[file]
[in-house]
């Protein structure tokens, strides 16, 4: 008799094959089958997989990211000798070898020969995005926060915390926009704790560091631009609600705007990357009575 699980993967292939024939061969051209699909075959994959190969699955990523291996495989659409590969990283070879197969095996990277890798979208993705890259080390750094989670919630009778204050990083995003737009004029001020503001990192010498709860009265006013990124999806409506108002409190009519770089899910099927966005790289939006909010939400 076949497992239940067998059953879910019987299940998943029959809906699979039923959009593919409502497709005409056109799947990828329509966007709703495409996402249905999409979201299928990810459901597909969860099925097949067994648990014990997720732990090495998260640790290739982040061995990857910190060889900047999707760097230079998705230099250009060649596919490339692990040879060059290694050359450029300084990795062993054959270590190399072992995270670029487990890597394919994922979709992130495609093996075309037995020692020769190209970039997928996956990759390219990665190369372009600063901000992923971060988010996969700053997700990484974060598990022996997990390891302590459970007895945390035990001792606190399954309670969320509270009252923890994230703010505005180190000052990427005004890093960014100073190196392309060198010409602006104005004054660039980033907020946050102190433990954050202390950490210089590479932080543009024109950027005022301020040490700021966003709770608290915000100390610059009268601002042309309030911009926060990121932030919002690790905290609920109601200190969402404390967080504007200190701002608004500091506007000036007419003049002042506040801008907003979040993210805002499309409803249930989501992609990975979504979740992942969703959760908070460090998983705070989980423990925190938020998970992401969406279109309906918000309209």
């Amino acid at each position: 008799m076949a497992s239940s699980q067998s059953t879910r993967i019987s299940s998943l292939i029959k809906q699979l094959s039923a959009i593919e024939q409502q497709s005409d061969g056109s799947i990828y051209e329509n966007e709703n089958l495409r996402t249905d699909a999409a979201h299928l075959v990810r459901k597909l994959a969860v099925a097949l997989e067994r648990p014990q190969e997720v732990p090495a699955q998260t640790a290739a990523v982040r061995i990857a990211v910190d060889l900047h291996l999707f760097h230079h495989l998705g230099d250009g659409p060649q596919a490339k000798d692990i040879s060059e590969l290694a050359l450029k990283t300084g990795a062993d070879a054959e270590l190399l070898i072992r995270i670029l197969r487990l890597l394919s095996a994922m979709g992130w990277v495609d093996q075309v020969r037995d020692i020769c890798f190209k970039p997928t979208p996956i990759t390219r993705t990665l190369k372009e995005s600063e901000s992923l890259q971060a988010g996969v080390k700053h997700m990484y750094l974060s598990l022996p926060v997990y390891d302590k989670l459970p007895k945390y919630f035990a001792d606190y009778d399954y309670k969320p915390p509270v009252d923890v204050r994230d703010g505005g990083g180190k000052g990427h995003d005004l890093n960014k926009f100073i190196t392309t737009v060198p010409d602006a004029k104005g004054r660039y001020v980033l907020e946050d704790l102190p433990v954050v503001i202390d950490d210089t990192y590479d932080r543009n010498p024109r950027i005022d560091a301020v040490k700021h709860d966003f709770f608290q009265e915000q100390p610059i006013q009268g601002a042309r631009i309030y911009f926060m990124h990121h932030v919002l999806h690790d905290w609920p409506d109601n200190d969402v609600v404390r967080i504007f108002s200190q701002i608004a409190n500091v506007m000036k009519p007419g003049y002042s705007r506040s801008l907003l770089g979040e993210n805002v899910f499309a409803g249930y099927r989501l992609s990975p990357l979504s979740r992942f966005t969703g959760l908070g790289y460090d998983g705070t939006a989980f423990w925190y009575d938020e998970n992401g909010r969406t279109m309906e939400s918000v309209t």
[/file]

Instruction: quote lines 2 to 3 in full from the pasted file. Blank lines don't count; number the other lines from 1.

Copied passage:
């Protein structure tokens, strides 16, 4: 008799094959089958997989990211000798070898020969995005926060915390926009704790560091631009609600705007990357009575 699980993967292939024939061969051209699909075959994959190969699955990523291996495989659409590969990283070879197969095996990277890798979208993705890259080390750094989670919630009778204050990083995003737009004029001020503001990192010498709860009265006013990124999806409506108002409190009519770089899910099927966005790289939006909010939400 076949497992239940067998059953879910019987299940998943029959809906699979039923959009593919409502497709005409056109799947990828329509966007709703495409996402249905999409979201299928990810459901597909969860099925097949067994648990014990997720732990090495998260640790290739982040061995990857910190060889900047999707760097230079998705230099250009060649596919490339692990040879060059290694050359450029300084990795062993054959270590190399072992995270670029487990890597394919994922979709992130495609093996075309037995020692020769190209970039997928996956990759390219990665190369372009600063901000992923971060988010996969700053997700990484974060598990022996997990390891302590459970007895945390035990001792606190399954309670969320509270009252923890994230703010505005180190000052990427005004890093960014100073190196392309060198010409602006104005004054660039980033907020946050102190433990954050202390950490210089590479932080543009024109950027005022301020040490700021966003709770608290915000100390610059009268601002042309309030911009926060990121932030919002690790905290609920109601200190969402404390967080504007200190701002608004500091506007000036007419003049002042506040801008907003979040993210805002499309409803249930989501992609990975979504979740992942969703959760908070460090998983705070989980423990925190938020998970992401969406279109309906918000309209």
């Amino acid at each position: 008799m076949a497992s239940s699980q067998s059953t879910r993967i019987s299940s998943l292939i029959k809906q699979l094959s039923a959009i593919e024939q409502q497709s005409d061969g056109s799947i990828y051209e329509n966007e709703n089958l495409r996402t249905d699909a999409a979201h299928l075959v990810r459901k597909l994959a969860v099925a097949l997989e067994r648990p014990q190969e997720v732990p090495a699955q998260t640790a290739a990523v982040r061995i990857a990211v910190d060889l900047h291996l999707f760097h230079h495989l998705g230099d250009g659409p060649q596919a490339k000798d692990i040879s060059e590969l290694a050359l450029k990283t300084g990795a062993d070879a054959e270590l190399l070898i072992r995270i670029l197969r487990l890597l394919s095996a994922m979709g992130w990277v495609d093996q075309v020969r037995d020692i020769c890798f190209k970039p997928t979208p996956i990759t390219r993705t990665l190369k372009e995005s600063e901000s992923l890259q971060a988010g996969v080390k700053h997700m990484y750094l974060s598990l022996p926060v997990y390891d302590k989670l459970p007895k945390y919630f035990a001792d606190y009778d399954y309670k969320p915390p509270v009252d923890v204050r994230d703010g505005g990083g180190k000052g990427h995003d005004l890093n960014k926009f100073i190196t392309t737009v060198p010409d602006a004029k104005g004054r660039y001020v980033l907020e946050d704790l102190p433990v954050v503001i202390d950490d210089t990192y590479d932080r543009n010498p024109r950027i005022d560091a301020v040490k700021h709860d966003f709770f608290q009265e915000q100390p610059i006013q009268g601002a042309r631009i309030y911009f926060m990124h990121h932030v919002l999806h690790d905290w609920p409506d109601n200190d969402v609600v404390r967080i504007f108002s200190q701002i608004a409190n500091v506007m000036k009519p007419g003049y002042s705007r506040s801008l907003l770089g979040e993210n805002v899910f499309a409803g249930y099927r989501l992609s990975p990357l979504s979740r992942f966005t969703g959760l908070g790289y460090d998983g705070t939006a989980f423990w925190y009575d938020e998970n992401g909010r969406t279109m309906e939400s918000v309209t």